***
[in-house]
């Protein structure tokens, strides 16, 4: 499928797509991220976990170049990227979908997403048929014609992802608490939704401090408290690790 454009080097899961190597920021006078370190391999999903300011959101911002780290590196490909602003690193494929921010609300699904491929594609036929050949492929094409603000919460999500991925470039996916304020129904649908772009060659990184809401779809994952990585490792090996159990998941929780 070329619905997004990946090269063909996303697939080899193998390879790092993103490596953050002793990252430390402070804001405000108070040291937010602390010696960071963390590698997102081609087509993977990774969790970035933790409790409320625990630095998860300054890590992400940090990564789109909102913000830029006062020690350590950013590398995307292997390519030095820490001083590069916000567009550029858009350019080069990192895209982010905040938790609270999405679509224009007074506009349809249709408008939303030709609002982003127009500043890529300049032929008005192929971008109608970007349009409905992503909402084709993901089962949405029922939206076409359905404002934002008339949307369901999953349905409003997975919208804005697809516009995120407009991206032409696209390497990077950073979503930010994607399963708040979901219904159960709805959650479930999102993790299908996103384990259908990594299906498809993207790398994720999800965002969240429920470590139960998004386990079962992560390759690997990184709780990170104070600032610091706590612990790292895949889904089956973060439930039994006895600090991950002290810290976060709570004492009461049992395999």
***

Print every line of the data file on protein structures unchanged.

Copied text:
[in-house]
């Protein structure tokens, strides 16, 4: 499928797509991220976990170049990227979908997403048929014609992802608490939704401090408290690790 454009080097899961190597920021006078370190391999999903300011959101911002780290590196490909602003690193494929921010609300699904491929594609036929050949492929094409603000919460999500991925470039996916304020129904649908772009060659990184809401779809994952990585490792090996159990998941929780 070329619905997004990946090269063909996303697939080899193998390879790092993103490596953050002793990252430390402070804001405000108070040291937010602390010696960071963390590698997102081609087509993977990774969790970035933790409790409320625990630095998860300054890590992400940090990564789109909102913000830029006062020690350590950013590398995307292997390519030095820490001083590069916000567009550029858009350019080069990192895209982010905040938790609270999405679509224009007074506009349809249709408008939303030709609002982003127009500043890529300049032929008005192929971008109608970007349009409905992503909402084709993901089962949405029922939206076409359905404002934002008339949307369901999953349905409003997975919208804005697809516009995120407009991206032409696209390497990077950073979503930010994607399963708040979901219904159960709805959650479930999102993790299908996103384990259908990594299906498809993207790398994720999800965002969240429920470590139960998004386990079962992560390759690997990184709780990170104070600032610091706590612990790292895949889904089956973060439930039994006895600090991950002290810290976060709570004492009461049992395999």